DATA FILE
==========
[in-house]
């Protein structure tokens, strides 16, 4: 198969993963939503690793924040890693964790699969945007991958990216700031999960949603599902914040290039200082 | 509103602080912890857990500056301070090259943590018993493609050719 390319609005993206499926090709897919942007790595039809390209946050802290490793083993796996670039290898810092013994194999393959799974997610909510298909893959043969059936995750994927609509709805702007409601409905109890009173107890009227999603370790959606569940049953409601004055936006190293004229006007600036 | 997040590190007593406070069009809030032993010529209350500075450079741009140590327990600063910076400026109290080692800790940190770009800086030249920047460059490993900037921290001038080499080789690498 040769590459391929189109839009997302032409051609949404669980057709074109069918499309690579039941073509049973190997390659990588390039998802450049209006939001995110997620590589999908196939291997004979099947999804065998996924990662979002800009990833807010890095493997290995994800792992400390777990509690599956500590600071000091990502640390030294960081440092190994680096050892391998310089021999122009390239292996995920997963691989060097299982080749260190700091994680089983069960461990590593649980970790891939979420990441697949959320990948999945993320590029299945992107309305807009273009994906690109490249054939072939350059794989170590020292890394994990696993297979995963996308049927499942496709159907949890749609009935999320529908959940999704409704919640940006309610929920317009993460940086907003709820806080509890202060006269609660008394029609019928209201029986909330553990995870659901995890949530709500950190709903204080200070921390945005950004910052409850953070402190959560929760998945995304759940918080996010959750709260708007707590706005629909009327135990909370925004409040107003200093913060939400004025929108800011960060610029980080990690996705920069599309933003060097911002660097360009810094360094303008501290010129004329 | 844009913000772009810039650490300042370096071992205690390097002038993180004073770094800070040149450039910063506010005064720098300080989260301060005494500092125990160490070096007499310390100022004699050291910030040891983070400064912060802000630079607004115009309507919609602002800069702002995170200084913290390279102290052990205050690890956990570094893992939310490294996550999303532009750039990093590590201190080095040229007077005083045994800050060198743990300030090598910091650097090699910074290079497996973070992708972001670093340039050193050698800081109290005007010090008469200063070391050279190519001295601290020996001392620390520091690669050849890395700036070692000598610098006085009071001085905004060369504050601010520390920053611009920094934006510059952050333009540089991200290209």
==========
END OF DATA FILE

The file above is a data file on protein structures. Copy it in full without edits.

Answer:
[in-house]
């Protein structure tokens, strides 16, 4: 198969993963939503690793924040890693964790699969945007991958990216700031999960949603599902914040290039200082 | 509103602080912890857990500056301070090259943590018993493609050719 390319609005993206499926090709897919942007790595039809390209946050802290490793083993796996670039290898810092013994194999393959799974997610909510298909893959043969059936995750994927609509709805702007409601409905109890009173107890009227999603370790959606569940049953409601004055936006190293004229006007600036 | 997040590190007593406070069009809030032993010529209350500075450079741009140590327990600063910076400026109290080692800790940190770009800086030249920047460059490993900037921290001038080499080789690498 040769590459391929189109839009997302032409051609949404669980057709074109069918499309690579039941073509049973190997390659990588390039998802450049209006939001995110997620590589999908196939291997004979099947999804065998996924990662979002800009990833807010890095493997290995994800792992400390777990509690599956500590600071000091990502640390030294960081440092190994680096050892391998310089021999122009390239292996995920997963691989060097299982080749260190700091994680089983069960461990590593649980970790891939979420990441697949959320990948999945993320590029299945992107309305807009273009994906690109490249054939072939350059794989170590020292890394994990696993297979995963996308049927499942496709159907949890749609009935999320529908959940999704409704919640940006309610929920317009993460940086907003709820806080509890202060006269609660008394029609019928209201029986909330553990995870659901995890949530709500950190709903204080200070921390945005950004910052409850953070402190959560929760998945995304759940918080996010959750709260708007707590706005629909009327135990909370925004409040107003200093913060939400004025929108800011960060610029980080990690996705920069599309933003060097911002660097360009810094360094303008501290010129004329 | 844009913000772009810039650490300042370096071992205690390097002038993180004073770094800070040149450039910063506010005064720098300080989260301060005494500092125990160490070096007499310390100022004699050291910030040891983070400064912060802000630079607004115009309507919609602002800069702002995170200084913290390279102290052990205050690890956990570094893992939310490294996550999303532009750039990093590590201190080095040229007077005083045994800050060198743990300030090598910091650097090699910074290079497996973070992708972001670093340039050193050698800081109290005007010090008469200063070391050279190519001295601290020996001392620390520091690669050849890395700036070692000598610098006085009071001085905004060369504050601010520390920053611009920094934006510059952050333009540089991200290209």